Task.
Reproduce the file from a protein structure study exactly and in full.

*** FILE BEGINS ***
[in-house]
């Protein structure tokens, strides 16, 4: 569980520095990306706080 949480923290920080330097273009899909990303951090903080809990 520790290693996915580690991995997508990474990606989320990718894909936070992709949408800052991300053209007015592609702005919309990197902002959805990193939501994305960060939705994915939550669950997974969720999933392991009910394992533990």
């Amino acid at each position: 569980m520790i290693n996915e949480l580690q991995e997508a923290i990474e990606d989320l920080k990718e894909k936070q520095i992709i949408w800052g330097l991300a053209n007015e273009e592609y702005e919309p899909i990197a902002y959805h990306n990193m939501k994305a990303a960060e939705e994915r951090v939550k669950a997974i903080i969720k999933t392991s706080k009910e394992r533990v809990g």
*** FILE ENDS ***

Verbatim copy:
[in-house]
């Protein structure tokens, strides 16, 4: 569980520095990306706080 949480923290920080330097273009899909990303951090903080809990 520790290693996915580690991995997508990474990606989320990718894909936070992709949408800052991300053209007015592609702005919309990197902002959805990193939501994305960060939705994915939550669950997974969720999933392991009910394992533990």
């Amino acid at each position: 569980m520790i290693n996915e949480l580690q991995e997508a923290i990474e990606d989320l920080k990718e894909k936070q520095i992709i949408w800052g330097l991300a053209n007015e273009e592609y702005e919309p899909i990197a902002y959805h990306n990193m939501k994305a990303a960060e939705e994915r951090v939550k669950a997974i903080i969720k999933t392991s706080k009910e394992r533990v809990g």